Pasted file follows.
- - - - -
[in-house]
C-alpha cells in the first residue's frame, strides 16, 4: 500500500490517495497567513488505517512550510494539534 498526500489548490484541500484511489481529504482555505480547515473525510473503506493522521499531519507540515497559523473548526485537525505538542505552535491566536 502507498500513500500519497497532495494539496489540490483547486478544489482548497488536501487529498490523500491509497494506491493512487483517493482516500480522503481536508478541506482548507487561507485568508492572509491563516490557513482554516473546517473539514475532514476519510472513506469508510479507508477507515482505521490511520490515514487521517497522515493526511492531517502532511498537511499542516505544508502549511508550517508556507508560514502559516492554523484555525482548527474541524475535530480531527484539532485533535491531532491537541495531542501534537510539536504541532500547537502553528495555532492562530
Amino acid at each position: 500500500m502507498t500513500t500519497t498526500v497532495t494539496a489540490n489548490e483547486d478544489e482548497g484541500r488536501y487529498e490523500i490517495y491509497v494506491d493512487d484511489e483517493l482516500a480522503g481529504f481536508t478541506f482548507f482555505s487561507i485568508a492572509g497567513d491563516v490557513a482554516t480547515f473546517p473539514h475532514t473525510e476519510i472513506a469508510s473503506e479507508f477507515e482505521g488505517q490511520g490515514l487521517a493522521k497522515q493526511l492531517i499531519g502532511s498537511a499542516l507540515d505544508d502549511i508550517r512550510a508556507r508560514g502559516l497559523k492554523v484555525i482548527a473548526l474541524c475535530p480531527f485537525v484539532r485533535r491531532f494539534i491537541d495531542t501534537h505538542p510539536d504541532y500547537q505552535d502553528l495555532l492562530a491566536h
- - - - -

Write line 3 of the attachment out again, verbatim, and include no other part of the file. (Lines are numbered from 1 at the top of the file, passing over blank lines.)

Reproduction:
Amino acid at each position: 500500500m502507498t500513500t500519497t498526500v497532495t494539496a489540490n489548490e483547486d478544489e482548497g484541500r488536501y487529498e490523500i490517495y491509497v494506491d493512487d484511489e483517493l482516500a480522503g481529504f481536508t478541506f482548507f482555505s487561507i485568508a492572509g497567513d491563516v490557513a482554516t480547515f473546517p473539514h475532514t473525510e476519510i472513506a469508510s473503506e479507508f477507515e482505521g488505517q490511520g490515514l487521517a493522521k497522515q493526511l492531517i499531519g502532511s498537511a499542516l507540515d505544508d502549511i508550517r512550510a508556507r508560514g502559516l497559523k492554523v484555525i482548527a473548526l474541524c475535530p480531527f485537525v484539532r485533535r491531532f494539534i491537541d495531542t501534537h505538542p510539536d504541532y500547537q505552535d502553528l495555532l492562530a491566536h